Need for employment
Going through the article on "Drought 2001" was indeed a rewarding experience (Down To Earth, Vol 10, No 2, June 15). The sum and substance thereof as "short-term thinking and long-term failures" aptly pinpoints why drought recurrs in this country.
I firmly believe that there is a great need for the provision of employment to people dependent on agriculture This is specifically true about monocrop areas where unemployment, despite average rainfall is rampant. The authorities concerned should realize that the solution to this problem lies in comprehensive employment policies and not in mere drought relief. ...
The editorial "Incompetence at its best" (Down To Earth, Vol 10, No 1, May 31) exposes the bias on the part of the government towards cars despite increased hardship to citizens. The World Bank and the imf have issued dictates to poor countries to build infrastructure in order to allow multinational corporations' free access to their markets. This is being done to help the automobile sector. But I feel it will not work. In many Indian cities traffic jams and accidents have not been reduced by flyovers and elevated roads. So the American pattern of more and more roads cannot be the solution. The only solution lies in taking more cars off the road by strengthening the public transport system, rebuilding tramways and raising the price of gasoline. This alongwith levying of a pollution and congestion tax and using the amount to reduce pollution and congestion can check the problem. ...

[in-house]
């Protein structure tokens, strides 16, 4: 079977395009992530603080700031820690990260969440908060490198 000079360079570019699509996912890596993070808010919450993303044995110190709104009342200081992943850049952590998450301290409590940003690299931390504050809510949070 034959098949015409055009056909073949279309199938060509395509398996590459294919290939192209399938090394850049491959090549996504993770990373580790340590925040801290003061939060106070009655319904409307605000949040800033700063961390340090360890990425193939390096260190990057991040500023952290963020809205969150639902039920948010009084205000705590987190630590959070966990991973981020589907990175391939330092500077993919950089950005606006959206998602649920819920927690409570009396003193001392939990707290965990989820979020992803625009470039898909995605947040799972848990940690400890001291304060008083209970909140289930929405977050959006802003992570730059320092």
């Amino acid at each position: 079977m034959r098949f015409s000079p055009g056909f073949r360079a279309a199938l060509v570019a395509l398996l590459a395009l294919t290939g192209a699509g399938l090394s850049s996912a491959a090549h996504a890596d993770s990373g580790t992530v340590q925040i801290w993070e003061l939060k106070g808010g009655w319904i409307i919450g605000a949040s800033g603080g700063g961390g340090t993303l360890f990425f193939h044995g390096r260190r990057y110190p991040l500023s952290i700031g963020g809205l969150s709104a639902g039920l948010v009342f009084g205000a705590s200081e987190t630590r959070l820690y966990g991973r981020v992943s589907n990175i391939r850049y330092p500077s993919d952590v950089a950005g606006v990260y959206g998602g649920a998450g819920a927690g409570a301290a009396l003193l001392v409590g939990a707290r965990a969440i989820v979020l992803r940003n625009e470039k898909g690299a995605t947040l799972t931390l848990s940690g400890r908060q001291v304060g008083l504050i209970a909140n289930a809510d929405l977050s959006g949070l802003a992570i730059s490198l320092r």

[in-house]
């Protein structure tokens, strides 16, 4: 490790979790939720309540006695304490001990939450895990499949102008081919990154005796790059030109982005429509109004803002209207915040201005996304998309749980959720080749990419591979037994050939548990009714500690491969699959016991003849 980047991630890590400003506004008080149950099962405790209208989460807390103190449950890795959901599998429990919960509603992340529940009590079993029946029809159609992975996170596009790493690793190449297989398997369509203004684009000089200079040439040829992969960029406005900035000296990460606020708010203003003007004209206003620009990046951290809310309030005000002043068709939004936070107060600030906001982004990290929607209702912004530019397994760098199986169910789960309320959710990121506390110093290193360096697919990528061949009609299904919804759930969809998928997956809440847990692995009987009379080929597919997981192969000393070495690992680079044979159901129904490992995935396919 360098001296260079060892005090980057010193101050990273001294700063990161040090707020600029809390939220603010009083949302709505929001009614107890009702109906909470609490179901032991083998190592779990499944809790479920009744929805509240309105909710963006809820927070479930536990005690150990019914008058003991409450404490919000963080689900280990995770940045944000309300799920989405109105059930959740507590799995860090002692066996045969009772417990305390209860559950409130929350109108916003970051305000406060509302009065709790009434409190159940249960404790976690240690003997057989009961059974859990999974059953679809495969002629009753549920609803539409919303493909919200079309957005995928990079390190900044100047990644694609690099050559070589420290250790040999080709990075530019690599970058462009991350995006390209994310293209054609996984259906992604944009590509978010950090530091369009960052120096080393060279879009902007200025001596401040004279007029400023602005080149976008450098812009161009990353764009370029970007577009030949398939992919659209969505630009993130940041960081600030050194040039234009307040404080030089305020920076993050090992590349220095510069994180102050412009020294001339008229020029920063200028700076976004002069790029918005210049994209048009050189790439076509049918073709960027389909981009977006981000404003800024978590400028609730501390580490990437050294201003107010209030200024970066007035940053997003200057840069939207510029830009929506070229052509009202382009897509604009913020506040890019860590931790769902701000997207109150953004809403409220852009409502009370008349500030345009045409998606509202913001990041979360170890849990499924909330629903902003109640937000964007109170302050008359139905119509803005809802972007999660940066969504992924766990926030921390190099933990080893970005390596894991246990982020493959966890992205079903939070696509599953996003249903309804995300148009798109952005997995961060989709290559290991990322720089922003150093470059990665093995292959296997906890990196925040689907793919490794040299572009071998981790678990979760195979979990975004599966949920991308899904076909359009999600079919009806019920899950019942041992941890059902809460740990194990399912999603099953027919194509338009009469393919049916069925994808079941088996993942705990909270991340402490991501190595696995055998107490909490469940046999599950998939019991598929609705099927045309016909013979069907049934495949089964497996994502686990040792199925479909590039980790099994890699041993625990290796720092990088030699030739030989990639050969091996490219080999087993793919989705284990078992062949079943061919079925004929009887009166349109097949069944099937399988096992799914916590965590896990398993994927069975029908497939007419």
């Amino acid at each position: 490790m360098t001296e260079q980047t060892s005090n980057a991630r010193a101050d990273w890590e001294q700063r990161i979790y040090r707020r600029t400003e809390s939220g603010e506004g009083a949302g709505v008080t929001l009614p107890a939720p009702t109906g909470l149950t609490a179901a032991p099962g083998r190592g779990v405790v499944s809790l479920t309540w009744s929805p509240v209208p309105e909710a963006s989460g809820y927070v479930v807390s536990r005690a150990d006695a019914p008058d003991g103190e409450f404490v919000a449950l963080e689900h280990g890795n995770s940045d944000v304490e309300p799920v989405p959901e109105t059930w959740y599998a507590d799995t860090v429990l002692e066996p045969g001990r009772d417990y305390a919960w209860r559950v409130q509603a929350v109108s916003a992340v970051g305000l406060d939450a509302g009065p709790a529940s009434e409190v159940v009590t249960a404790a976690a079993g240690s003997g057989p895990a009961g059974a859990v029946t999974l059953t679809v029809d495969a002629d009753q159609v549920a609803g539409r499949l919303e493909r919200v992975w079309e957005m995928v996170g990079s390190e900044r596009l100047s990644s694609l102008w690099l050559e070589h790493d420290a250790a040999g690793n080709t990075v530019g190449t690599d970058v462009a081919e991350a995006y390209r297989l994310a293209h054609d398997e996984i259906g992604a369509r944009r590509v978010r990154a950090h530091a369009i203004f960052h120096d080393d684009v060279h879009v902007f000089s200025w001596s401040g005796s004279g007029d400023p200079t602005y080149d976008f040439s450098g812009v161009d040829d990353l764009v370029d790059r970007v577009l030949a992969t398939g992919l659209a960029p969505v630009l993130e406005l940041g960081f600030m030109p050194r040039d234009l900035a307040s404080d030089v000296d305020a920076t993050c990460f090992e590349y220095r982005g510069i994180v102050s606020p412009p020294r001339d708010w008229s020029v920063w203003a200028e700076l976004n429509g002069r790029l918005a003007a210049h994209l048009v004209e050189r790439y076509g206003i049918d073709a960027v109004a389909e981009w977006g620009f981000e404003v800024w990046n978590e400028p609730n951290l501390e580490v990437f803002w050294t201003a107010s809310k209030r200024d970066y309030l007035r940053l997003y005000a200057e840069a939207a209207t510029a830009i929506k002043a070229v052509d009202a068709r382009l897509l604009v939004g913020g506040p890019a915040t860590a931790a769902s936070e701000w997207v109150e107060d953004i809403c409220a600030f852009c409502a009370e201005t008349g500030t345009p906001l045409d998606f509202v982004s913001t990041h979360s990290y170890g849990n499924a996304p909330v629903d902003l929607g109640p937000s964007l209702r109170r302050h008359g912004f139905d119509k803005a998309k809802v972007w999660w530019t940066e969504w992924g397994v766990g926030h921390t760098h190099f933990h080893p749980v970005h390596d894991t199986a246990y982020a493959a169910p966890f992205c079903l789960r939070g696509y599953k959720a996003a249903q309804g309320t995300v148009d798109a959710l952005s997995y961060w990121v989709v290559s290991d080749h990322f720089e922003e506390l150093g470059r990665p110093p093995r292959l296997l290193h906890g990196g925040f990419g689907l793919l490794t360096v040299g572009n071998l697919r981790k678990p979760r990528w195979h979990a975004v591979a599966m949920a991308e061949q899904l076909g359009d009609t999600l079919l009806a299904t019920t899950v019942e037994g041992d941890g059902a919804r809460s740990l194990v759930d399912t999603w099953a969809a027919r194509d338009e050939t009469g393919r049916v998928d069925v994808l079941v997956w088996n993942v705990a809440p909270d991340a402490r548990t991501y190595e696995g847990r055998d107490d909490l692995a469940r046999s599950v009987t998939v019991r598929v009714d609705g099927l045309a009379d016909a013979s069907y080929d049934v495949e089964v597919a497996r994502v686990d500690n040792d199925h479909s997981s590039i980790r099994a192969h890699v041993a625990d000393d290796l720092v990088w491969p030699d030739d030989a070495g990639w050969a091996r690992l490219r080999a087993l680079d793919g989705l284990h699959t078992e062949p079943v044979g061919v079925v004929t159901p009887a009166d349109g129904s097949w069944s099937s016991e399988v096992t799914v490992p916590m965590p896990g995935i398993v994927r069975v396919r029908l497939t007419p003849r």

The wanton destruction of Kaola trees in the reserved forests of North Bengal has greatly damaged the conservation efforts of this rare species from the region. The bark of the Kaola tree is an essential raw material for the preparation of incense sticks. The vandals peel off the bark leading to the drying up of these soft trees, sometimes the whole tree is cut down to meet the purpose.
Nearly 50,000 trees have been cut during the past two years. The loggers are active in Buxa Tiger Reserve (btr), Chilapata Reserve Forest and the different reserved forests in Cooch Behar district.
In 1998, the forest department of Jalpaiguri district leased out the Dooars area for peeling the barks of Kaola to an agro-forestry farm of Kolkata. Misutilising the letter, the farm began peeling barks of Kaola trees of the entire forest belt in North Bengal. The destruction of Kaola trees sparked-off protests by different ngos of North Bengal and the forest department had to revoke the lease. ...
I was delighted to read your editorials -- "The us and us" and "Incompetence at its best" (Down To Earth, April 15 and May 31).